By Richard Ross. Princeton Architectural Press, 2004. 144pp.
£12.50 Before the end of the Cold War, this was the nuclear shelter for a factory in St Petersburg - now, after a little makeover, it's 'The Trendy Griboyedov Club' (pictured left). Richard Ross's photographic survey of these subterranean hideouts isn't sytematic:
Cold War provision predominates, but there are pictures too of Second World War shelters in London, of 1930s tunnels beneath the Chinese village of Jiaozhuanghu - made for the SinoJapanese War but now a tourist attraction - and of caves in Cappodocia where early Christians hid from Roman armies.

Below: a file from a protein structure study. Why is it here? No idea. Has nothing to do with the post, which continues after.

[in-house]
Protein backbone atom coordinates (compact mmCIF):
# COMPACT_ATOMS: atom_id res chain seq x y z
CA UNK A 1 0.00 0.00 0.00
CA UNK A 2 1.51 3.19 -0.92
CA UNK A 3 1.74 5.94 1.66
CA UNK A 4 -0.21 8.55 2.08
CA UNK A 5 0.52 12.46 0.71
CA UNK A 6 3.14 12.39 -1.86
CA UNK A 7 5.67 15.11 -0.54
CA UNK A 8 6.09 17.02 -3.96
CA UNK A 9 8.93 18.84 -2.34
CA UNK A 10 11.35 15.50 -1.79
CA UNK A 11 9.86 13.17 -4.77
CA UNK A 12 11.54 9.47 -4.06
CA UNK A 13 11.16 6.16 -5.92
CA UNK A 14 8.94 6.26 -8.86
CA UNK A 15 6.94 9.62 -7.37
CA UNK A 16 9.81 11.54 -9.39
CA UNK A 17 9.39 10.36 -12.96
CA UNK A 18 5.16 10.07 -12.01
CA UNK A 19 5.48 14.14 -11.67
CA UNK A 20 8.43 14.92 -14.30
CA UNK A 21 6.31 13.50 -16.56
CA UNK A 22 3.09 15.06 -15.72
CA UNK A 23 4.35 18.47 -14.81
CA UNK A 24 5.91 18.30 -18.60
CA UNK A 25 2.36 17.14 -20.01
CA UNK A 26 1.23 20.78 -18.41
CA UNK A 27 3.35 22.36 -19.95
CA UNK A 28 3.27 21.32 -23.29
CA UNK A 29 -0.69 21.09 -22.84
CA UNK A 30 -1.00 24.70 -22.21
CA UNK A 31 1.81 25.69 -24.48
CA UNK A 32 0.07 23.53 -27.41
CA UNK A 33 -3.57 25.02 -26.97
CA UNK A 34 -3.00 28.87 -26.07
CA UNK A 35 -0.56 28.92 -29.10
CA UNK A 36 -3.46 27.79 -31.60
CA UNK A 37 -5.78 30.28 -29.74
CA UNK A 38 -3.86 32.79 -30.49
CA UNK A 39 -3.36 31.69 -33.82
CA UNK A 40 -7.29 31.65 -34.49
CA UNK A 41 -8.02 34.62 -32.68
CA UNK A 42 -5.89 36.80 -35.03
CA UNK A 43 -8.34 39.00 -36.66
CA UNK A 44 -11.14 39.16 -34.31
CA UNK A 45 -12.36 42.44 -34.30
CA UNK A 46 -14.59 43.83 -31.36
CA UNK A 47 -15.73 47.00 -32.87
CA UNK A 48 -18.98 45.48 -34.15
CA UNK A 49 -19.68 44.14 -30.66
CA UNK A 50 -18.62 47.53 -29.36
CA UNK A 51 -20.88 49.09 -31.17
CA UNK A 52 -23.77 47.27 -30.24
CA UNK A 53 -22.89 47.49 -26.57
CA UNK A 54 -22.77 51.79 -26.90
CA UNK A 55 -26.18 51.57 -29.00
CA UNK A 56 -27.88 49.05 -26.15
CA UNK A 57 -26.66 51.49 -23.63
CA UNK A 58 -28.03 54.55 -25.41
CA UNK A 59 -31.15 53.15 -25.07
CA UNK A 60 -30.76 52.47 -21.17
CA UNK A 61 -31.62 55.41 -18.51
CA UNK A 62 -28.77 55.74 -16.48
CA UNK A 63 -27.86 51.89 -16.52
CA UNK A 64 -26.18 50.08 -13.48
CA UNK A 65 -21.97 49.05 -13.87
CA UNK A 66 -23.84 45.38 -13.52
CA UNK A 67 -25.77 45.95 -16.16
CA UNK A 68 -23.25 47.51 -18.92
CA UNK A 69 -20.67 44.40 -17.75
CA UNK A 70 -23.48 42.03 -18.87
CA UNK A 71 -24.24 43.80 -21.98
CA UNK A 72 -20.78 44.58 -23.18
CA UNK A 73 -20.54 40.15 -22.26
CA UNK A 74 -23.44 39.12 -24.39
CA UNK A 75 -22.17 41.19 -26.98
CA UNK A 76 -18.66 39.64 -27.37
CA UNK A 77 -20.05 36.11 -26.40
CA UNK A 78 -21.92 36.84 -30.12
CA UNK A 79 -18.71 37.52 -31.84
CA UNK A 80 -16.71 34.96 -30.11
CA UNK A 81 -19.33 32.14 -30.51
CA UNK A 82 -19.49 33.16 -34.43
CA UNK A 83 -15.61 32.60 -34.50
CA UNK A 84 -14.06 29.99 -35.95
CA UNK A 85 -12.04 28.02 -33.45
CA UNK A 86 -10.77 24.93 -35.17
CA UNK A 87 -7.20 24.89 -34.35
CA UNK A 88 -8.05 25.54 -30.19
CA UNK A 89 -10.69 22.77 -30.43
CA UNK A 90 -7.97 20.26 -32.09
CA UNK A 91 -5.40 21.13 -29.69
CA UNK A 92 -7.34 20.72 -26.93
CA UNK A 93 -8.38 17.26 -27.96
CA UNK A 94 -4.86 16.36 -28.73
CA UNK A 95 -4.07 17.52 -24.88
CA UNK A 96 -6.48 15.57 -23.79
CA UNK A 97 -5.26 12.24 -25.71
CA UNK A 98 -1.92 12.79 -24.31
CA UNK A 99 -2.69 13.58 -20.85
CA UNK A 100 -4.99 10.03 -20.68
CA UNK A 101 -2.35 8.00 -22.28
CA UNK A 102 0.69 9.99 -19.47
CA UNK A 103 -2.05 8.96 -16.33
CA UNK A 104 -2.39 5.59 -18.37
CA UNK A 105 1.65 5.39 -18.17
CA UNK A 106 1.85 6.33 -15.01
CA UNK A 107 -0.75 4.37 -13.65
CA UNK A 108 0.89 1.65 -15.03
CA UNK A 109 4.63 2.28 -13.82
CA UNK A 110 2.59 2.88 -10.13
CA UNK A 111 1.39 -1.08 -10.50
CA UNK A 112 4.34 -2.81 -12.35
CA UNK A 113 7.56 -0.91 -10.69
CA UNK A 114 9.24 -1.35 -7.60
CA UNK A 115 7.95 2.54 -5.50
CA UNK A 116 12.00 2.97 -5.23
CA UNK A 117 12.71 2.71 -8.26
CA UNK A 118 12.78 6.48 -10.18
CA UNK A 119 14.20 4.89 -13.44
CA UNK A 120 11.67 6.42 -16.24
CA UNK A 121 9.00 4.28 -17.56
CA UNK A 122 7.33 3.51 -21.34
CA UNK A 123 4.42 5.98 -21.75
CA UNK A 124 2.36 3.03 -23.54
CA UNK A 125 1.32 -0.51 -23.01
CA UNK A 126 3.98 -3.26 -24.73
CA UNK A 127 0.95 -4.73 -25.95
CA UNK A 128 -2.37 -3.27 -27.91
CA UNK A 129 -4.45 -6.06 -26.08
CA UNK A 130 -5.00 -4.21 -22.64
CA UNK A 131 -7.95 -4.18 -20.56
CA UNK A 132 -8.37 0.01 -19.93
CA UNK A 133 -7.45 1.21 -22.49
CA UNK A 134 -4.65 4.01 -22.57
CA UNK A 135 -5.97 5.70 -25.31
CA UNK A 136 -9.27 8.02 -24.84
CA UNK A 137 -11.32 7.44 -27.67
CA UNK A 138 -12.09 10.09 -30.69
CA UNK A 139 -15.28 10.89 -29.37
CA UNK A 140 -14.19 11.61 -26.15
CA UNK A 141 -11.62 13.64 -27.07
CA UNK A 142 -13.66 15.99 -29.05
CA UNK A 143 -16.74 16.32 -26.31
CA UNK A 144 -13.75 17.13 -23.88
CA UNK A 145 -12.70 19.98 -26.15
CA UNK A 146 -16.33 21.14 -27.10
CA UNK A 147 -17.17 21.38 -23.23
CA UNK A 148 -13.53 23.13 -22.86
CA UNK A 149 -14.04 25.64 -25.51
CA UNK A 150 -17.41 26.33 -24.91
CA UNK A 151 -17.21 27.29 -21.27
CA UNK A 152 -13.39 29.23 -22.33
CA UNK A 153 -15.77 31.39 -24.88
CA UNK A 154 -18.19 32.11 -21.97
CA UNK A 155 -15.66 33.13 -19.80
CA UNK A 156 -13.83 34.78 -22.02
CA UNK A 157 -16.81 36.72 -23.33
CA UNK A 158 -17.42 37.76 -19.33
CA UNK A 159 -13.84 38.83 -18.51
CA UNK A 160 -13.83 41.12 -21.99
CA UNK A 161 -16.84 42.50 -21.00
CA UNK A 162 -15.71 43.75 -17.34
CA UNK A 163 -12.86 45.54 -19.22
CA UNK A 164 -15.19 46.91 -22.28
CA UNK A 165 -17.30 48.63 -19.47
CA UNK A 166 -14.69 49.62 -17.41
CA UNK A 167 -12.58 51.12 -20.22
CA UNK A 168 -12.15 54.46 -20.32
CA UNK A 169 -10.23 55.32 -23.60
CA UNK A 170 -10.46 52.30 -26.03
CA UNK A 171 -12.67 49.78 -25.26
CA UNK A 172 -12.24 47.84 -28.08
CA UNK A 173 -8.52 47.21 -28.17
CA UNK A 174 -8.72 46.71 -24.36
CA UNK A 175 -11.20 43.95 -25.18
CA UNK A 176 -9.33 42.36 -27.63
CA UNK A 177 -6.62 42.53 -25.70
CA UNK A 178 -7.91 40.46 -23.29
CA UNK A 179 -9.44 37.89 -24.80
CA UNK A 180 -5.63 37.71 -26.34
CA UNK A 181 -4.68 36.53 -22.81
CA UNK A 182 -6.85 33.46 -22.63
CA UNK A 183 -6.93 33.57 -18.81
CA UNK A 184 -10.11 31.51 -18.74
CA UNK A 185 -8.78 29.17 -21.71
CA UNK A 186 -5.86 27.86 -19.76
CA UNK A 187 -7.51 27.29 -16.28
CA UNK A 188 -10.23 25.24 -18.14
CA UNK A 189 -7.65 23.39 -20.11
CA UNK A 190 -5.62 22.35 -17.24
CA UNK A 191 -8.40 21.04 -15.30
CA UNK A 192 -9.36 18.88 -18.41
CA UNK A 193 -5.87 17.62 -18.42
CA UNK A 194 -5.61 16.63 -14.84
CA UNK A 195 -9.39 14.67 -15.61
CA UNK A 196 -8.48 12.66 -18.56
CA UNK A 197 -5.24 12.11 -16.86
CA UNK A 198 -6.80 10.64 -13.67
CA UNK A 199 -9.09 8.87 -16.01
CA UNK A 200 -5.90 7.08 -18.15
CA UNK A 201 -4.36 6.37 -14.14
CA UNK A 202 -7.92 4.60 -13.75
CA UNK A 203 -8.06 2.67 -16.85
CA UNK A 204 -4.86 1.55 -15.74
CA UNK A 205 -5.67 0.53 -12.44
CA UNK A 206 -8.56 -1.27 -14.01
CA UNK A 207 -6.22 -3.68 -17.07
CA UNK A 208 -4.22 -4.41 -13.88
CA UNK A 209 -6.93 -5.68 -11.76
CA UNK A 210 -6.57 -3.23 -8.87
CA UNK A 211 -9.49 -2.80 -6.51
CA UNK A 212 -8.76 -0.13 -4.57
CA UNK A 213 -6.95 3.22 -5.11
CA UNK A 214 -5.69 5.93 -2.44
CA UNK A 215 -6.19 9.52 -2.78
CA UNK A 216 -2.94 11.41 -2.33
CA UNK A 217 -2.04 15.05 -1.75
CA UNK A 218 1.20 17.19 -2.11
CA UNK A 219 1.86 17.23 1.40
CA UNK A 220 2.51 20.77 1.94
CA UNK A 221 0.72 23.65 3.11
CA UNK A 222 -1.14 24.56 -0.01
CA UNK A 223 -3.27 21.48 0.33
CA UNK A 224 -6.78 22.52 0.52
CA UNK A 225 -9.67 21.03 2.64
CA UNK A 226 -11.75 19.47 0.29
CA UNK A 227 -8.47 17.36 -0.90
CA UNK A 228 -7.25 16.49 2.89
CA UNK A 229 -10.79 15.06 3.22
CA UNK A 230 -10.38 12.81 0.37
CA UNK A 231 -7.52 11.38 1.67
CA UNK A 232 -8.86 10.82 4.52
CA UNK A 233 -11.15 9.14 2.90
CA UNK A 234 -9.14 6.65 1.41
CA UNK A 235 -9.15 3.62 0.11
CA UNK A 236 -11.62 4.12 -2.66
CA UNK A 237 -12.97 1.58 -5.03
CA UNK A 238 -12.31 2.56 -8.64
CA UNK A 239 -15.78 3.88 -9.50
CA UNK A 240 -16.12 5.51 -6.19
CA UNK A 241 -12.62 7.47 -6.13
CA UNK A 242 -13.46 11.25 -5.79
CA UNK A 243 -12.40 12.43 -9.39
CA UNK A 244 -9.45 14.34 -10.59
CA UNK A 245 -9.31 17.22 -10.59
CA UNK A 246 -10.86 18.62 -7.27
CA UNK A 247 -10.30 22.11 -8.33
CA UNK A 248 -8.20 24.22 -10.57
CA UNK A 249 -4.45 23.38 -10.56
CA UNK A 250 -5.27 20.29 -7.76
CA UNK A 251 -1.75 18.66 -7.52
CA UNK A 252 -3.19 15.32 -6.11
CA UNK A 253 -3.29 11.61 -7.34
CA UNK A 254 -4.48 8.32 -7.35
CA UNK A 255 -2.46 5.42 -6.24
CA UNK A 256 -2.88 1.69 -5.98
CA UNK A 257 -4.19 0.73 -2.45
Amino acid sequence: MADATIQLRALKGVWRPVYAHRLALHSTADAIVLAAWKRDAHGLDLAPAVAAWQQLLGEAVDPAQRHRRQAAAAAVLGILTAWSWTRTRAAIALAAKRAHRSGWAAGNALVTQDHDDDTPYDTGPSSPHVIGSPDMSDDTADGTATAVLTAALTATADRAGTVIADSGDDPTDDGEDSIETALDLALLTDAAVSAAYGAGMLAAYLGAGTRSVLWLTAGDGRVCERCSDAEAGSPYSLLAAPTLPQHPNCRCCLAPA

The Cold War shelters range from the clinical or palpably malign to the incongruously cosy (armchairs, bookshelves, a rustic timber ceiling). Strange to think how hush-hush they were so recently: now a sign on the A128 points to a 'Secret Nuclear Bunker'.